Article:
Policy & Advocacy Newsline September 23, 2019

Autism CARES Act Passes Senate and Heads to White House!

Great news! On September 19, 2019, the Autism CARES Act of 2019 (H.R. 1058) passed the Senate unanimously and now heads to the President’s desk for signature. Championed by Rep. Chris Smith (R-NJ) and Rep. Mike Doyle (D-PA) in the House and Senators Mike Enzi (R-WY) and Robert Menendez (D-NJ), the bill provides $1.8 billion over five years and will authorize autism-related programs at the National Institutes of Health, the Centers for Disease Control and the Health Resources and Services Administration.

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Policy & Advocacy Newsline ~ July 22, 2019

NDSC is Working Hard to Protect LRE (Least Restrictive Environment)

Last week, NDSC received word that the US Department of Education (ED) was planning to release guidance in the immediate future that would likely make it more difficult than it already is for children with disabilities to be educated in the least restrictive environment (LRE) under the Individuals with Disabilities Education Act (IDEA). Immediately, the NDSC Policy Team and members of the NDSC Policy Council began to take action to protect the legal presumption in IDEA that all children with disabilities will be educated in the general education classroom; except in the rare circumstance that the child cannot get a satisfactory education in that environment even with the provision of supplementary aids and services.

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On June 18, the House passed a bill that included 4.5 years of funding for the Money Follows the Person (MFP) program. This is great news, but it is time for the Senate to act! Please call your Senators and urge them to pass the EMPOWER Care Act (S. 548) to reauthorize MFP.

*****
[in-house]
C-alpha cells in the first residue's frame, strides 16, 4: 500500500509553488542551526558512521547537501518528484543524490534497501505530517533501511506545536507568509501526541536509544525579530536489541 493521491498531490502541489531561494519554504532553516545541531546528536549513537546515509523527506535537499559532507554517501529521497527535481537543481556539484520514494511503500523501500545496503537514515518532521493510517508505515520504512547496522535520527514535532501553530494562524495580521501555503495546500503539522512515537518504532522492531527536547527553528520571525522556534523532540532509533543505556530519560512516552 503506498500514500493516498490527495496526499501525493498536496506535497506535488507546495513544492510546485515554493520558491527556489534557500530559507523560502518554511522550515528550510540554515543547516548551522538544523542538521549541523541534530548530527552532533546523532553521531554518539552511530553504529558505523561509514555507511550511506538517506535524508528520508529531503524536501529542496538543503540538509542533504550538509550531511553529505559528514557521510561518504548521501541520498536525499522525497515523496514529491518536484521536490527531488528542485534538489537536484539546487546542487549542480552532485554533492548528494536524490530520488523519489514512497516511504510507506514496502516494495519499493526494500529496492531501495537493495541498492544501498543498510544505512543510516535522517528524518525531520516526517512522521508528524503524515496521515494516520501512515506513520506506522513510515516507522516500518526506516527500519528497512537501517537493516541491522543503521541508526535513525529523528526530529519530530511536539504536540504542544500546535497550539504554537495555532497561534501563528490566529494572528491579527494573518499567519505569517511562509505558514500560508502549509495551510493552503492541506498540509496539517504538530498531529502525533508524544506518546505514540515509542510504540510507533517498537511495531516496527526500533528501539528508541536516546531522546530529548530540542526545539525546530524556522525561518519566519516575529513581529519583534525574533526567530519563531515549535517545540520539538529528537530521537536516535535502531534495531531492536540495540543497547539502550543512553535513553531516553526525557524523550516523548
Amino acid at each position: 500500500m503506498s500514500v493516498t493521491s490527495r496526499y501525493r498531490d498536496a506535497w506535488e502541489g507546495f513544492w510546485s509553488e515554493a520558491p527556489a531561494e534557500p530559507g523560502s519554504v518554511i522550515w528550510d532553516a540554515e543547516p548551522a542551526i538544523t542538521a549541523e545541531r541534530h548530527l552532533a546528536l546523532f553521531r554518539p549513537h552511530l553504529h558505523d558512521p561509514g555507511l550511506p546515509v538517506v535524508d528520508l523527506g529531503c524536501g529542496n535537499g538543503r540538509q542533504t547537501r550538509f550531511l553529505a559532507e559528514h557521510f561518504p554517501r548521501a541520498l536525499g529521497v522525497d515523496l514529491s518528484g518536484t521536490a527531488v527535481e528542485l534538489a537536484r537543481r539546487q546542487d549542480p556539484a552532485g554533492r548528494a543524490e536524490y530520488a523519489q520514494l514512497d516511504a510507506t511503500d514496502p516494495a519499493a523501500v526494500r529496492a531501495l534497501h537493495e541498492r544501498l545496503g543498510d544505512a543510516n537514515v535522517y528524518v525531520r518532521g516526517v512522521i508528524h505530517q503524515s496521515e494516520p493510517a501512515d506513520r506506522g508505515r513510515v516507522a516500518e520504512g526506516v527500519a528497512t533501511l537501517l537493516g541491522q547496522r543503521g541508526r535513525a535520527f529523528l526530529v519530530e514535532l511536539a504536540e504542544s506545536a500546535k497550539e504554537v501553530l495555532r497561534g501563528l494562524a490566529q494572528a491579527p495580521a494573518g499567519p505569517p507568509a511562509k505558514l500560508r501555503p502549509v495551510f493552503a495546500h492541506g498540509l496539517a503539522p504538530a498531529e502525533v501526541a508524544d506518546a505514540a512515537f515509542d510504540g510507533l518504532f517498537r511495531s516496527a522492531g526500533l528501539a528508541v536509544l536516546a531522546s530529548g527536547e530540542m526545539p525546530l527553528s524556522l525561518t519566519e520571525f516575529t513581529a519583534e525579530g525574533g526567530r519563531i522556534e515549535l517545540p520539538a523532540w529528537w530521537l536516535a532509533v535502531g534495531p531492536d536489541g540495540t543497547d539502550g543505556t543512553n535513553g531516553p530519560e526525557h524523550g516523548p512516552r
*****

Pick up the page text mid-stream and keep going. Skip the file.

The Money Follows the Person (MFP) program is a Medicaid program that has helped more than 75,000 people with disabilities and seniors move from nursing homes and other institutions into the community. First authorized in the Deficit Reduction Act of 2005 with strong bipartisan support, the MFP Demonstration program was designed to assist states with (1) supporting Medicaid enrollees who want to transition from institutional settings to community-based settings; and (2) developing infrastructure to promote and enhance access to Home and Community Based Services (HCBS). HCBS provides critical supports to people with disabilities to enhance their ability to be included and integrated into their communities instead of receiving care in restrictive, institutional settings. Each state can decide how to use the MFP funds, which they have used to expand or enhance HCBS programs, reduce waiting lists and fund housing supports.

The MFP program has been widely adopted – with 47 states participating since its inception – and has helped states to make significant progress on “balancing” their long-term services and supports systems to improve access for HCBS. The success of the MFP program has been widely recognized and documented, both in terms of effectively moving individuals from institutional to community-based care settings, reducing waiting lists for HCBS services, and savings states money (See Empower Care Act for more details).

Congress had passed stop gap funding for the MFP program in January 2019, but those funds will run out in September.

How to Help

You can help support the passage of the EMPOWER Care Act by calling the main Capitol line at: (202) 224-3121 (voice) or (202) 224-3091 (TTY) and click HERE to send an email to your Senators. They must hear that their constituents strongly support the Money Follows the Person Program and need them to vote YES on the EMPOWER Care Act to #FundMFP!

Thank you for your advocacy efforts!